Gilded Ballon Patter Hoose, Edinburgh – until 23 August 2019
You can’t accuse upcoming composer Finn Anderson of resting on his laurels. His fingerprints are all over this year’s Fringe, from the buzz-worthy Islanders over at Summerhall, to this, Limbo: City Of Dreams.
Devised alongside students of both the Royal Conservatoire of Scotland and The American Music Theatre Project at Northwestern University Chicago, Andersen has set himself a monumental challenge in building a whole dystopian world in just over an hour. If he doesn’t quite succeed in managing this, with its constant frenzied energy never allowing the piece to breathe, it is a work that demonstrates his melodic abilities, delivered with impeccable brio by its Anglo-American cast.
In a city without imagination, where books have all the answers and questions are no longer allowed to be asked, it falls to one girl to be able to save the city with her ability to dream. Katie Lynch plays this girl Imogen with wide-eyed sincerity, at first rebelling against the system she finds herself trapped in and then coming to terms with the idea that the dream she has been sold may not be all its cracked up to be. It is both a coming of age parable and a piece that hints the world can only have its eyes opened when we allow young people the opportunity to question rigid structures.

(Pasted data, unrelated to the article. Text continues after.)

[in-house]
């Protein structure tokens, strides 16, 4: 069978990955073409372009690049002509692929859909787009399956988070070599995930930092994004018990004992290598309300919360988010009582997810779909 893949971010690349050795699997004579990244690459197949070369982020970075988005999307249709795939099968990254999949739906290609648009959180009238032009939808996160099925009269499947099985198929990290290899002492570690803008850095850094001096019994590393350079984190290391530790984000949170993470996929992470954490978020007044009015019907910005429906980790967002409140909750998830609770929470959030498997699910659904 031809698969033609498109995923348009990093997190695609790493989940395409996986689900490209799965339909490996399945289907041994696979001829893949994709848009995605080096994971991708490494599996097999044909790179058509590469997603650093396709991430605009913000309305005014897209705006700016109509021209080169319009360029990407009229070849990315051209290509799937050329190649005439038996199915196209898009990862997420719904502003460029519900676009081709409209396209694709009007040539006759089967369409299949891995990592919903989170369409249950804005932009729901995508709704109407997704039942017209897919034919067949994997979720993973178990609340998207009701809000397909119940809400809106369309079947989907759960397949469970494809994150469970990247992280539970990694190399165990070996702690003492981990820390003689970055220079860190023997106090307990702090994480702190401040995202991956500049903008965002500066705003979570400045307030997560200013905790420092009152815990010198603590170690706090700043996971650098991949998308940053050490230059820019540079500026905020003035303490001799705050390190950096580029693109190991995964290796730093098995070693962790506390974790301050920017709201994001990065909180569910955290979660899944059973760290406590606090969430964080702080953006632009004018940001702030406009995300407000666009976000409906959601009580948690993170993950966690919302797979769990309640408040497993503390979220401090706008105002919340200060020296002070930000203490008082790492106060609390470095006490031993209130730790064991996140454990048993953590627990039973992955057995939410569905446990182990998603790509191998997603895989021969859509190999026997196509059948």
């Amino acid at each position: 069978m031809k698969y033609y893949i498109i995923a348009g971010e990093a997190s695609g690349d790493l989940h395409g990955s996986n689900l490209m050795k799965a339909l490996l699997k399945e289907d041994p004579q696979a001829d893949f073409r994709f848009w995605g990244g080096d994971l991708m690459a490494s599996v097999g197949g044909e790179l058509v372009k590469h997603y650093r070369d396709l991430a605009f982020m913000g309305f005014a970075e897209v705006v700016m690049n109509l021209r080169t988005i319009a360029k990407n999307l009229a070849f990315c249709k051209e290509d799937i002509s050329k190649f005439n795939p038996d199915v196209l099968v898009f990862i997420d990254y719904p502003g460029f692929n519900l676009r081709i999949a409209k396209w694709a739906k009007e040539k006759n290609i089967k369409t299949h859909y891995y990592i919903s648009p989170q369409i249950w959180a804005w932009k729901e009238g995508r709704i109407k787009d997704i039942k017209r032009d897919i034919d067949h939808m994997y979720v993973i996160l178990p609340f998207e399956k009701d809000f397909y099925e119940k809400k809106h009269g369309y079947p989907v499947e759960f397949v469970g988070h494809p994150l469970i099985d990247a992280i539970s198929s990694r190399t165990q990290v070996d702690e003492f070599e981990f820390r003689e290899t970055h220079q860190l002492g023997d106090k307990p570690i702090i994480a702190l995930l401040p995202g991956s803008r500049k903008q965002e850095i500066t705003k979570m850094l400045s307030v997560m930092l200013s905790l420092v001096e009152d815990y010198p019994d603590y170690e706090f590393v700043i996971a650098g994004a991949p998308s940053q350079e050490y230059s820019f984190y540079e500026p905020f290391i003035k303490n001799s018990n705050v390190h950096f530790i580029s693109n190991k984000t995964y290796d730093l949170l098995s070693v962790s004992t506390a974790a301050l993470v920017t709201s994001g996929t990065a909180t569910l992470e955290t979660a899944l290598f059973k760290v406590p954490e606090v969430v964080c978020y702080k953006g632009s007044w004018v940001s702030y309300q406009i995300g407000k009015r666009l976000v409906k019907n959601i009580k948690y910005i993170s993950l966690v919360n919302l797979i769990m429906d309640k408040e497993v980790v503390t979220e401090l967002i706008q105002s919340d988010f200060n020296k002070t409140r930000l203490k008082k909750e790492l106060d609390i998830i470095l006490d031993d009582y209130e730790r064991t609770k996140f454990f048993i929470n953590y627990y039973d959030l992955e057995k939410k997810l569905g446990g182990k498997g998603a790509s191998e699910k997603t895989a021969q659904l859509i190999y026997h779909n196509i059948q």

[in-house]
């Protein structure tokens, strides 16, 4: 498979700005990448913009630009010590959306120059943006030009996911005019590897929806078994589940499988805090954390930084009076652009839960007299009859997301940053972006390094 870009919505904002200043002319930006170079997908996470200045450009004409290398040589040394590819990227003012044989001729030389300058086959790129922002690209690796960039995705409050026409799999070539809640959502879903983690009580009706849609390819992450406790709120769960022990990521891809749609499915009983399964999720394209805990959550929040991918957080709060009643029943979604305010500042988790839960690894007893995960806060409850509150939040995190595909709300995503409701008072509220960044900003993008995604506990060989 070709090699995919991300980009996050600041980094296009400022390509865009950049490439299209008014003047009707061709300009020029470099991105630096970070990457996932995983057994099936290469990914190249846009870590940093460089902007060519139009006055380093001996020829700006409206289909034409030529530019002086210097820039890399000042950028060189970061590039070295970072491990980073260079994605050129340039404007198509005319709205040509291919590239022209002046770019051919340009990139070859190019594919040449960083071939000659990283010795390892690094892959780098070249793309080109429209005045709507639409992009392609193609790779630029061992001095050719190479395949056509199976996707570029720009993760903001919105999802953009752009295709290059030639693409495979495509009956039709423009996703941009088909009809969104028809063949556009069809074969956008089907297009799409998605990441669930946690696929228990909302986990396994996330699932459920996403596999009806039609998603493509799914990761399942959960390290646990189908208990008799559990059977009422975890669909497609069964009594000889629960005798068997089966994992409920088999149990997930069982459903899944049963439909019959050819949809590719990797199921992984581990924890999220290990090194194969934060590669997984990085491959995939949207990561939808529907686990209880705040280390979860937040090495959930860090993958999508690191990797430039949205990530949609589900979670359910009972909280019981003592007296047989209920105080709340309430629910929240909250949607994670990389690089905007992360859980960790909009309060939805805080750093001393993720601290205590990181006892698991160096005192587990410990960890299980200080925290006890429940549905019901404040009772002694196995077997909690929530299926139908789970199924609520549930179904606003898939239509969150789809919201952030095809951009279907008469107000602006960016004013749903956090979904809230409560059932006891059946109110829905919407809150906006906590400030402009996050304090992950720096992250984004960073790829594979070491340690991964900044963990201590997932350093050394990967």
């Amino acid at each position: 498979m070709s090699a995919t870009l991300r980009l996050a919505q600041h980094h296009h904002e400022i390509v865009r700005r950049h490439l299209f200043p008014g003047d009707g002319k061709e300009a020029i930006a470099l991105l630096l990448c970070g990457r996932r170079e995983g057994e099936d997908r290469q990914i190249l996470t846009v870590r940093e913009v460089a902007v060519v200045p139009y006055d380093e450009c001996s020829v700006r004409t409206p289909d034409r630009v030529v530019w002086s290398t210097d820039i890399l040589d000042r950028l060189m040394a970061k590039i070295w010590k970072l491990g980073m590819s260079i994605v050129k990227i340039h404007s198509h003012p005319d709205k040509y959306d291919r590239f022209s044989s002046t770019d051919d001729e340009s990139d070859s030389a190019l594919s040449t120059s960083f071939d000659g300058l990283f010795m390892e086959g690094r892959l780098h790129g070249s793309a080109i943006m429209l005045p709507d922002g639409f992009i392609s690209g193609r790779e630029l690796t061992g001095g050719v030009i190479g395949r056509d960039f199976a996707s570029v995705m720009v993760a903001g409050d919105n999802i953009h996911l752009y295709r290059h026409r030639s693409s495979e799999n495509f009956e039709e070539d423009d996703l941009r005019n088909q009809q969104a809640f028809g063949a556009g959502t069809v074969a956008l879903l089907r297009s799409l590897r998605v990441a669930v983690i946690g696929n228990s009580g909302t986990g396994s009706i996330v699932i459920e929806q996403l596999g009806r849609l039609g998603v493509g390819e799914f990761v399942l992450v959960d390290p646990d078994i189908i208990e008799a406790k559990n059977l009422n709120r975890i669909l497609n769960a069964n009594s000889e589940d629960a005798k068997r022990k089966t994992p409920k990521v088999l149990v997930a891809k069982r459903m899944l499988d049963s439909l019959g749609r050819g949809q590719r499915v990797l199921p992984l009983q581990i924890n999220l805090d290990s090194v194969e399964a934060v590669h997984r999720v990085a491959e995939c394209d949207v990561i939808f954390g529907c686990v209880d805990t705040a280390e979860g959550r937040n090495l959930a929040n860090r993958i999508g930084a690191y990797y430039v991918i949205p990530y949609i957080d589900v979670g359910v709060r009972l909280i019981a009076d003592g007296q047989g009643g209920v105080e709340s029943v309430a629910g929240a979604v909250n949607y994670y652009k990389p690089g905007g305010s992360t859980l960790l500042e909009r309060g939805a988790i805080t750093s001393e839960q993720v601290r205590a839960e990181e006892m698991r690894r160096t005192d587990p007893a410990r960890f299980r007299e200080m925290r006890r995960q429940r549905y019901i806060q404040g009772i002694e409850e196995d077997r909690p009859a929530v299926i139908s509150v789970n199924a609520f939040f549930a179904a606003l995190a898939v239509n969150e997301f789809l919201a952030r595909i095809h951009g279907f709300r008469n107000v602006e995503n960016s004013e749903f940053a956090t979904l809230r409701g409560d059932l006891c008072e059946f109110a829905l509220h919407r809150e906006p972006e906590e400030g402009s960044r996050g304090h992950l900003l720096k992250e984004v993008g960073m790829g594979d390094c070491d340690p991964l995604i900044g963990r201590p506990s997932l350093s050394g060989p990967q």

Yet though both its content and material are worthy, as a piece of theatre it doesn’t fully clasp together. The production’s bright, primary colour aesthetic resembles both the commune of Godspell and a Primary School musical and it seems a little unsure of what age it should be pitching at. Though it seems by its age recommendation to be speaking to teenagers, I have a feeling its happy-clappy stylings are more likely to turn most youngsters off rather than on. It just doesn’t possess that ‘it’ factor that will make teenagers buzz for it.
The performances are preppy and bright. Lynch is a solid, likeable centre but it is Alexa Moster who dazzles as the leader of the alternative community who holds a devastating secret. This American’s vocals are powerful, acting choices on point and she looks a star. In a tough industry, expect her to make it.
RCS has three shows running at the Fringe, another new piece of work that acts as a companion piece Limbo: The Twelve that plays on alternate days, as well as the big musical Legally Blonde playing every morning. Premiering two new musicals every summer is quite a feat and one that allows upcoming artists to try to find their feet in a genre that struggles to offer chances. If the show as a whole isn’t quite right, it does give Andersen the room to hone his craft and a talented ensemble an opportunity to originate roles as well as just stepping into them.